Mysterious Book Report No. 61

The great conflagration and inferno known as the Waldo Canyon Fire has been put out.  It consumed nearly 18,000 acres of the Pike National Forest, 346 homes and 2 lives.  It took thousands and thousand of man hours, a fleet of air tankers and helicopters, more than 1,000 federal wildfire fighters and God only knows how many professional firefighters from metropolitan Colorado Springs and nearby cities . . . brave men and women all . . . who went toe-to-toe with the firestorm, battling and beating it back, inch by inch, foot by foot or house by house and tree by tree until it was no more.  They are all heros.  They all went about their duties with a professionalism, dedication and determination that must be seen to be fully appreciated.  Not since nine-eleven have I had such a lump in my throat when I contemplate our first responders and the job they do to protect us all.  These few words of praise and a heartfelt thank-you are all I can offer in return.  It doesn’t seem like nearly enough.

To keep myself occupied, when I didn’t have my nose pressed to the TV screen watching the minute-by-minute news of the Waldo Canyon fire and waited for the evacuation notification that never came, I got busy reading some pulp fiction on my Kindle.  Pulp fiction, for those of you who’re unacquainted with it, is by definition, “fiction dealing with the lurid or the sensational, often printed on cheap, pulpwood paper,” according to my Random House unabridged.  I might add, and they’re a helluva lot of fun to read once in a while . . .

Especially when written by the hand and mind of a master, and False Negative, (Hard Case Crime, 256 pages, $9.95, ISBN 978-0-85768-580-3) by Joseph Koenig fits the bill in every way.  It’s 1953, and a smart-alec crime reporter named Adam Jordan has a brand-new Hudson Hornet and a wiseass attitude.  Working for an Atlantic City New Jersey newspaper, Adam has a cushy life focused on Jazz music, finding a woman to climb into bed with and, oh yeah, reporting the local crime blotter.

Life changes abruptly when he decides to fake an assignment, copying some text from the papers “morgue” of old stories, and misses one of the most sensational stories of the year, when the windbag politician whose speech was the assignment, drops dead in the midst of it.  Not only did he miss the story, but Adam filed a false one that was published.  The newspaper editors and publisher are livid; Jordan has committed the unpardonable sin.  He’s fired on the spot and becomes a pariah, unable to land a job with any reputable paper.  In desperation, he turns to writing for True Crimes Magazine, a pulp, for a nickel per word.  When a number of women begin turning up dead under similar circumstances, Jordan turns sleuth to try and solve a series of murders with racial, political, and social issues . . . thereby putting his own life in jeopardy.  This one has more twists and turns in it than a whole boxful of antique corkscrews.  Great fun for summer reading.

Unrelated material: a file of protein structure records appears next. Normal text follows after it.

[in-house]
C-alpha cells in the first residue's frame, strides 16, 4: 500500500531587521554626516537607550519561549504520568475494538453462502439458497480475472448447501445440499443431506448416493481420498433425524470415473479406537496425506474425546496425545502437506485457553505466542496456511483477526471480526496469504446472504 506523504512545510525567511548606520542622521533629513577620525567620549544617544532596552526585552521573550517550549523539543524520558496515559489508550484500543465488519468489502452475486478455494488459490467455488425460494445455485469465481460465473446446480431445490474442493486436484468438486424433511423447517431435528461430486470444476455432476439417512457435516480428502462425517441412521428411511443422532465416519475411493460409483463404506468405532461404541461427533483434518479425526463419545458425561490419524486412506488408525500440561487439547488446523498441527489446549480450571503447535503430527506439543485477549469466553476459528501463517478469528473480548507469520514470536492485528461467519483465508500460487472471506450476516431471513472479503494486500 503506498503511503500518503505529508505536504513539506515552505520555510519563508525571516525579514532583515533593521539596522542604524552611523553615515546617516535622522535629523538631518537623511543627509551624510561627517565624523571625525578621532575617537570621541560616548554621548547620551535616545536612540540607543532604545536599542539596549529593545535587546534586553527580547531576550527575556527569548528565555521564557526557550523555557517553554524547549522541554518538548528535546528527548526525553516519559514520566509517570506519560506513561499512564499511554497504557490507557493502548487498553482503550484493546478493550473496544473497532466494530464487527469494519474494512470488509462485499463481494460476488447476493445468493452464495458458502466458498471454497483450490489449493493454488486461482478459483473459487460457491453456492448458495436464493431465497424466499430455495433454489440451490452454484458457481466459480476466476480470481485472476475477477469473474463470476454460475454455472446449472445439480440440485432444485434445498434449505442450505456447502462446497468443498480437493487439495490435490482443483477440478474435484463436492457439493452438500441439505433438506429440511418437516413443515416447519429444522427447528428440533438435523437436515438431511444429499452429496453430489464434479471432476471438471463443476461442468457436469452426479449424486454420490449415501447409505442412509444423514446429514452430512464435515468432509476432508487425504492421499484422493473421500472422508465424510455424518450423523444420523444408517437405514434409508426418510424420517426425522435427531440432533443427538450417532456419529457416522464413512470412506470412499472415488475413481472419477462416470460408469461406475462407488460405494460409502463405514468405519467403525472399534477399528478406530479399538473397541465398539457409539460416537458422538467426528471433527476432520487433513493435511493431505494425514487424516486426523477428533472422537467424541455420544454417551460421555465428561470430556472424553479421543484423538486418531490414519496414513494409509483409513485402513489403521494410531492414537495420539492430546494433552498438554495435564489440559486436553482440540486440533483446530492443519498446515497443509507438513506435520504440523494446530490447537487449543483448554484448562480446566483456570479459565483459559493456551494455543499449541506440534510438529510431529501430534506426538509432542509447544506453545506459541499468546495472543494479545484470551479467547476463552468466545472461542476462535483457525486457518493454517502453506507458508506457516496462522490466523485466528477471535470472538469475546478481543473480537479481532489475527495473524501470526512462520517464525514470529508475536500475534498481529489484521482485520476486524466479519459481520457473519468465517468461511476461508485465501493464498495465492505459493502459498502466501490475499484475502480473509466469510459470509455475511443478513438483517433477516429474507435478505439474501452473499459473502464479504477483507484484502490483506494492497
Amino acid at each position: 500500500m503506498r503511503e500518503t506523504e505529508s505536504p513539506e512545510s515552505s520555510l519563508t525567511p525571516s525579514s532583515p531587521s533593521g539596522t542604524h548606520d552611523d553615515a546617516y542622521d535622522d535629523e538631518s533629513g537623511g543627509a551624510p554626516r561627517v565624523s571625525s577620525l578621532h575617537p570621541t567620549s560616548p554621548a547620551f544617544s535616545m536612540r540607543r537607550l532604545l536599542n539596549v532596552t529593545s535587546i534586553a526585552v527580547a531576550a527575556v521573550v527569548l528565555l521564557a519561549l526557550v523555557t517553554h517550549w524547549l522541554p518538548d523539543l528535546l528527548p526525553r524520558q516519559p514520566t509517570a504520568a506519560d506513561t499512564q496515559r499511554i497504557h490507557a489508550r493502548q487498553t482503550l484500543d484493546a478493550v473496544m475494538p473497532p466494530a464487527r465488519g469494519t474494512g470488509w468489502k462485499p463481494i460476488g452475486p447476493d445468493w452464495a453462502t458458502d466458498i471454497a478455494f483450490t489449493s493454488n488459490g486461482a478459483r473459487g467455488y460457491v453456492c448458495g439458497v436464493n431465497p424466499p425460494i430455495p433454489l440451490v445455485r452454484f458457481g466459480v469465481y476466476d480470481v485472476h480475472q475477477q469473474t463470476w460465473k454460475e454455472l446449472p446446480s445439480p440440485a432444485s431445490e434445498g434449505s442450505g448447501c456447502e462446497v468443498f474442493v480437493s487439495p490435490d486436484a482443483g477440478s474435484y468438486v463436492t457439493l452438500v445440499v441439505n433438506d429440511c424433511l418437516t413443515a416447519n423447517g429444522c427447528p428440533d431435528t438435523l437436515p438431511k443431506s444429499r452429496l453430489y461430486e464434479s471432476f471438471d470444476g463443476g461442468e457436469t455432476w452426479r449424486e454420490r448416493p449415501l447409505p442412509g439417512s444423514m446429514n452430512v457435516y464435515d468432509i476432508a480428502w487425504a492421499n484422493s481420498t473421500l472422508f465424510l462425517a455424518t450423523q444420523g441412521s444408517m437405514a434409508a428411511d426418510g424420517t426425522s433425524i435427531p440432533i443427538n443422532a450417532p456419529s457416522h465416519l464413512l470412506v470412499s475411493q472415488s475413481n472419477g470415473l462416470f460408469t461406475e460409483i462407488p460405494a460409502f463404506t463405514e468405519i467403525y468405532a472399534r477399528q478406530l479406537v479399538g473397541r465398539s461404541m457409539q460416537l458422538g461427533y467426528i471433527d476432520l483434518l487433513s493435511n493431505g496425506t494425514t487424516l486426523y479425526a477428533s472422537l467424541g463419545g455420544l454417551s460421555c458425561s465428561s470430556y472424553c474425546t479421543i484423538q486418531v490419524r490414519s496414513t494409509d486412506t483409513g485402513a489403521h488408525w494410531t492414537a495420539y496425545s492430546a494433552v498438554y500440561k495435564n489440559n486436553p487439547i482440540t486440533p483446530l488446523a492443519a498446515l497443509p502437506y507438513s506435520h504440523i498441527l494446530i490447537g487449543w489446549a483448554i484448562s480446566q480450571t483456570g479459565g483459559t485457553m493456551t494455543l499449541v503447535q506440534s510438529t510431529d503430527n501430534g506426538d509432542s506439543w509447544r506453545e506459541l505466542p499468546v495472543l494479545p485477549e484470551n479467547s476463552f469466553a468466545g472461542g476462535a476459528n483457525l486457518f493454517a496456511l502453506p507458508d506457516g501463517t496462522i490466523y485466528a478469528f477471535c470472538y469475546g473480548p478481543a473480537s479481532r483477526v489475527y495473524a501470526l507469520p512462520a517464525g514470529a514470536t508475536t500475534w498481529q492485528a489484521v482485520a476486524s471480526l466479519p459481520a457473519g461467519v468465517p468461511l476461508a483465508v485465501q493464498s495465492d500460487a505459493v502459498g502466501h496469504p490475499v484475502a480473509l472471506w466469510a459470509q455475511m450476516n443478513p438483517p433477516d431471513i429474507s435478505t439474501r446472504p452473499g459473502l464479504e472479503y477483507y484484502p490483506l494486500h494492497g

If pulp fiction isn’t for you, try your local library.  They have any and everything there for your reading pleasure.  If you’re unsure about what you’d like to read, talk to a librarian.  They’re there to help you find just what you’re looking for.

My website:

johndwainemckenna.com

has, no fooling, hundreds of book selections for you to choose from, and they’re all read by the book club ladies or myself.  (The Best Books of the Year list).  It’s where you can leave a comment, suggest a book to review, make a suggestion about the MBR column, how and where I should put it was popular a while ago, or you can just say hello.  The Neversink Chronicles are still at Cannie D’s Corner, the Time & the Valleys museum and Roscoe’s Little Store.  It’s available at Rhyolite Press, Amazon or your favorite bookstore as well as on Kindle and Apple iPad.

Rhyolite Press has two more titles coming out this summer.  The Whim-Wham Man, a coming-of-age and murder mystery by John Dwaine McKenna and The Drift, an environmental thriller, by Bert Entwistle.  They should be available now at all the above locations, or you can still order them the traditional way by sending $15.00 plus $5.00 postage to P.O. Box 2406, Colorado Springs, CO  80901.  For credit card orders call 719-203-5265.  And hey listen . . . we don’t outsource to India or anywhere else.  This is a genuine one hundred percent American company, but just like you we’ve gotta eat supper and sleep some too.  So if we can’t answer the phone 24/7, please leave your name and phone number.  We’ll call back and take your order.  We will. I promise. Honest.

‘Til next week, enjoy a good book.

                                                            –JDM